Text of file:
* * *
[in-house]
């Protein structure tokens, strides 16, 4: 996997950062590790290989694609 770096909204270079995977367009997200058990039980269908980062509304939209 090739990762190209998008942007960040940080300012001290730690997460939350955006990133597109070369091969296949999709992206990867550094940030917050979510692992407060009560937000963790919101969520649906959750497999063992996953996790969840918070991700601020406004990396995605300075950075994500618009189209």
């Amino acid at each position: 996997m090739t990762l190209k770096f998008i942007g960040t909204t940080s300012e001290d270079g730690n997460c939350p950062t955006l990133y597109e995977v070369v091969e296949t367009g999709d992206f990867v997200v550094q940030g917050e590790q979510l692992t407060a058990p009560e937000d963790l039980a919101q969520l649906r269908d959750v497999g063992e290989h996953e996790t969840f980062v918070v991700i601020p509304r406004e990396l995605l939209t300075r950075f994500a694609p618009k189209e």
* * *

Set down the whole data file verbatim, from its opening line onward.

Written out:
[in-house]
């Protein structure tokens, strides 16, 4: 996997950062590790290989694609 770096909204270079995977367009997200058990039980269908980062509304939209 090739990762190209998008942007960040940080300012001290730690997460939350955006990133597109070369091969296949999709992206990867550094940030917050979510692992407060009560937000963790919101969520649906959750497999063992996953996790969840918070991700601020406004990396995605300075950075994500618009189209």
């Amino acid at each position: 996997m090739t990762l190209k770096f998008i942007g960040t909204t940080s300012e001290d270079g730690n997460c939350p950062t955006l990133y597109e995977v070369v091969e296949t367009g999709d992206f990867v997200v550094q940030g917050e590790q979510l692992t407060a058990p009560e937000d963790l039980a919101q969520l649906r269908d959750v497999g063992e290989h996953e996790t969840f980062v918070v991700i601020p509304r406004e990396l995605l939209t300075r950075f994500a694609p618009k189209e």